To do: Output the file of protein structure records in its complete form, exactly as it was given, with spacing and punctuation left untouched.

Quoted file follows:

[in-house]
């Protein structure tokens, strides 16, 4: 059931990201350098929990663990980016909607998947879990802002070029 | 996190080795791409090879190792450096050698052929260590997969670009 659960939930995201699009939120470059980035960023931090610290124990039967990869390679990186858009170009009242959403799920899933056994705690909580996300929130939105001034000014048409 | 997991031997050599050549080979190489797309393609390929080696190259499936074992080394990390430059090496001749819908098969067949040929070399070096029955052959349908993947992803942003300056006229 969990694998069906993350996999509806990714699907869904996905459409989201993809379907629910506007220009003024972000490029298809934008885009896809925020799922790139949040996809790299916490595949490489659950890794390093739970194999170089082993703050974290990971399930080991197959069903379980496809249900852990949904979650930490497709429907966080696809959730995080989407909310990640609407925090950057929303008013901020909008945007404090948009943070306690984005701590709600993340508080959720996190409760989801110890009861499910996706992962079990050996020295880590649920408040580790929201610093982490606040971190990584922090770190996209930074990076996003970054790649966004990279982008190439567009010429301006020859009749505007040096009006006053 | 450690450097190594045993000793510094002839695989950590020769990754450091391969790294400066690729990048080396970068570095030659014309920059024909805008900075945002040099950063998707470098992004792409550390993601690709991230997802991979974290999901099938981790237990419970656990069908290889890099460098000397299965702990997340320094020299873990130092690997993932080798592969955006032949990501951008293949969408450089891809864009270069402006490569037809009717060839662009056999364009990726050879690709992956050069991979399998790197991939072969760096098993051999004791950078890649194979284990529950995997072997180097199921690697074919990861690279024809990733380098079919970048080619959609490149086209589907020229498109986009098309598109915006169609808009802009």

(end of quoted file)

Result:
[in-house]
């Protein structure tokens, strides 16, 4: 059931990201350098929990663990980016909607998947879990802002070029 | 996190080795791409090879190792450096050698052929260590997969670009 659960939930995201699009939120470059980035960023931090610290124990039967990869390679990186858009170009009242959403799920899933056994705690909580996300929130939105001034000014048409 | 997991031997050599050549080979190489797309393609390929080696190259499936074992080394990390430059090496001749819908098969067949040929070399070096029955052959349908993947992803942003300056006229 969990694998069906993350996999509806990714699907869904996905459409989201993809379907629910506007220009003024972000490029298809934008885009896809925020799922790139949040996809790299916490595949490489659950890794390093739970194999170089082993703050974290990971399930080991197959069903379980496809249900852990949904979650930490497709429907966080696809959730995080989407909310990640609407925090950057929303008013901020909008945007404090948009943070306690984005701590709600993340508080959720996190409760989801110890009861499910996706992962079990050996020295880590649920408040580790929201610093982490606040971190990584922090770190996209930074990076996003970054790649966004990279982008190439567009010429301006020859009749505007040096009006006053 | 450690450097190594045993000793510094002839695989950590020769990754450091391969790294400066690729990048080396970068570095030659014309920059024909805008900075945002040099950063998707470098992004792409550390993601690709991230997802991979974290999901099938981790237990419970656990069908290889890099460098000397299965702990997340320094020299873990130092690997993932080798592969955006032949990501951008293949969408450089891809864009270069402006490569037809009717060839662009056999364009990726050879690709992956050069991979399998790197991939072969760096098993051999004791950078890649194979284990529950995997072997180097199921690697074919990861690279024809990733380098079919970048080619959609490149086209589907020229498109986009098309598109915006169609808009802009």